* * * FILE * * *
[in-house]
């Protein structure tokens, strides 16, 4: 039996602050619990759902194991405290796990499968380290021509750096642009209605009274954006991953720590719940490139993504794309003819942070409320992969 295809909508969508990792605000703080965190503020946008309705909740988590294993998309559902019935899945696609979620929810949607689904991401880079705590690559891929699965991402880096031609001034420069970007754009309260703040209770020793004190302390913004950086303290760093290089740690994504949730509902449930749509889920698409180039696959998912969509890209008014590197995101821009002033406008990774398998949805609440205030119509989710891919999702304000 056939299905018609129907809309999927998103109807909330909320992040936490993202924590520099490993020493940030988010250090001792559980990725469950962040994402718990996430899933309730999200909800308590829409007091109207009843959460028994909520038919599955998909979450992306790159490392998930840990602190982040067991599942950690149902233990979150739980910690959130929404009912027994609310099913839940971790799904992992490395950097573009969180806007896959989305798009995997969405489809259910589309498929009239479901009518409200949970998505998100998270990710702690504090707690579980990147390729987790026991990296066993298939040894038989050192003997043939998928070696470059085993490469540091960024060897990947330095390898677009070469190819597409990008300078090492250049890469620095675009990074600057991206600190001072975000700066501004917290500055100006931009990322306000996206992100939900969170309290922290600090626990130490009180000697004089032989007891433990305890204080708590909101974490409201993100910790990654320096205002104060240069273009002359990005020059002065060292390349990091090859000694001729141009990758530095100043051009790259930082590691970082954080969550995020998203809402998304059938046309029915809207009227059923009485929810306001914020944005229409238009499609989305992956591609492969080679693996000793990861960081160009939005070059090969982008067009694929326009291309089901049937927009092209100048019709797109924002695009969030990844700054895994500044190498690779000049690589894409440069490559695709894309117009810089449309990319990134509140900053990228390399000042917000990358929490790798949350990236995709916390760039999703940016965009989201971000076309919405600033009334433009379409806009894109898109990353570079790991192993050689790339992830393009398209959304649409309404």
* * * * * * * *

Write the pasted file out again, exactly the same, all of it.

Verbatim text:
[in-house]
């Protein structure tokens, strides 16, 4: 039996602050619990759902194991405290796990499968380290021509750096642009209605009274954006991953720590719940490139993504794309003819942070409320992969 295809909508969508990792605000703080965190503020946008309705909740988590294993998309559902019935899945696609979620929810949607689904991401880079705590690559891929699965991402880096031609001034420069970007754009309260703040209770020793004190302390913004950086303290760093290089740690994504949730509902449930749509889920698409180039696959998912969509890209008014590197995101821009002033406008990774398998949805609440205030119509989710891919999702304000 056939299905018609129907809309999927998103109807909330909320992040936490993202924590520099490993020493940030988010250090001792559980990725469950962040994402718990996430899933309730999200909800308590829409007091109207009843959460028994909520038919599955998909979450992306790159490392998930840990602190982040067991599942950690149902233990979150739980910690959130929404009912027994609310099913839940971790799904992992490395950097573009969180806007896959989305798009995997969405489809259910589309498929009239479901009518409200949970998505998100998270990710702690504090707690579980990147390729987790026991990296066993298939040894038989050192003997043939998928070696470059085993490469540091960024060897990947330095390898677009070469190819597409990008300078090492250049890469620095675009990074600057991206600190001072975000700066501004917290500055100006931009990322306000996206992100939900969170309290922290600090626990130490009180000697004089032989007891433990305890204080708590909101974490409201993100910790990654320096205002104060240069273009002359990005020059002065060292390349990091090859000694001729141009990758530095100043051009790259930082590691970082954080969550995020998203809402998304059938046309029915809207009227059923009485929810306001914020944005229409238009499609989305992956591609492969080679693996000793990861960081160009939005070059090969982008067009694929326009291309089901049937927009092209100048019709797109924002695009969030990844700054895994500044190498690779000049690589894409440069490559695709894309117009810089449309990319990134509140900053990228390399000042917000990358929490790798949350990236995709916390760039999703940016965009989201971000076309919405600033009334433009379409806009894109898109990353570079790991192993050689790339992830393009398209959304649409309404």